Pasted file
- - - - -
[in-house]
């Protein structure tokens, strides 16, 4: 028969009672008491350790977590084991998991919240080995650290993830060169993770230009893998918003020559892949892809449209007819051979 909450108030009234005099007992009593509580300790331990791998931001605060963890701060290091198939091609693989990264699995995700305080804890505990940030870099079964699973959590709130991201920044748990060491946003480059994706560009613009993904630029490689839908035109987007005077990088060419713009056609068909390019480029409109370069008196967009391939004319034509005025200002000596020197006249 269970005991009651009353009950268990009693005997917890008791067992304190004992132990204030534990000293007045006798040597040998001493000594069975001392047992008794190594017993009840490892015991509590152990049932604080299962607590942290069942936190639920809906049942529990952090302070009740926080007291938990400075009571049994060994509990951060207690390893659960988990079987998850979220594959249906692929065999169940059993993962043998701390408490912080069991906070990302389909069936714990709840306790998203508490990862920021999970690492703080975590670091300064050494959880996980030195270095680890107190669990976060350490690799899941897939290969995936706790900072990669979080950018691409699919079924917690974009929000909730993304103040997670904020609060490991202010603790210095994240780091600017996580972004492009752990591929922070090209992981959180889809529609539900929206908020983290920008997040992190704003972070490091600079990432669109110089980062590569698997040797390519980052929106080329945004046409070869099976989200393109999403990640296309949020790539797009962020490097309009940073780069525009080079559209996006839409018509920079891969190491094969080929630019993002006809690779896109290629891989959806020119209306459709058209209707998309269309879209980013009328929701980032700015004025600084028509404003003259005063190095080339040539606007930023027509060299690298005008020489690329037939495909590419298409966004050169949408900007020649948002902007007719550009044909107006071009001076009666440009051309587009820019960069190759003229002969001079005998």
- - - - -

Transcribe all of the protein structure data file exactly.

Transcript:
[in-house]
């Protein structure tokens, strides 16, 4: 028969009672008491350790977590084991998991919240080995650290993830060169993770230009893998918003020559892949892809449209007819051979 909450108030009234005099007992009593509580300790331990791998931001605060963890701060290091198939091609693989990264699995995700305080804890505990940030870099079964699973959590709130991201920044748990060491946003480059994706560009613009993904630029490689839908035109987007005077990088060419713009056609068909390019480029409109370069008196967009391939004319034509005025200002000596020197006249 269970005991009651009353009950268990009693005997917890008791067992304190004992132990204030534990000293007045006798040597040998001493000594069975001392047992008794190594017993009840490892015991509590152990049932604080299962607590942290069942936190639920809906049942529990952090302070009740926080007291938990400075009571049994060994509990951060207690390893659960988990079987998850979220594959249906692929065999169940059993993962043998701390408490912080069991906070990302389909069936714990709840306790998203508490990862920021999970690492703080975590670091300064050494959880996980030195270095680890107190669990976060350490690799899941897939290969995936706790900072990669979080950018691409699919079924917690974009929000909730993304103040997670904020609060490991202010603790210095994240780091600017996580972004492009752990591929922070090209992981959180889809529609539900929206908020983290920008997040992190704003972070490091600079990432669109110089980062590569698997040797390519980052929106080329945004046409070869099976989200393109999403990640296309949020790539797009962020490097309009940073780069525009080079559209996006839409018509920079891969190491094969080929630019993002006809690779896109290629891989959806020119209306459709058209209707998309269309879209980013009328929701980032700015004025600084028509404003003259005063190095080339040539606007930023027509060299690298005008020489690329037939495909590419298409966004050169949408900007020649948002902007007719550009044909107006071009001076009666440009051309587009820019960069190759003229002969001079005998």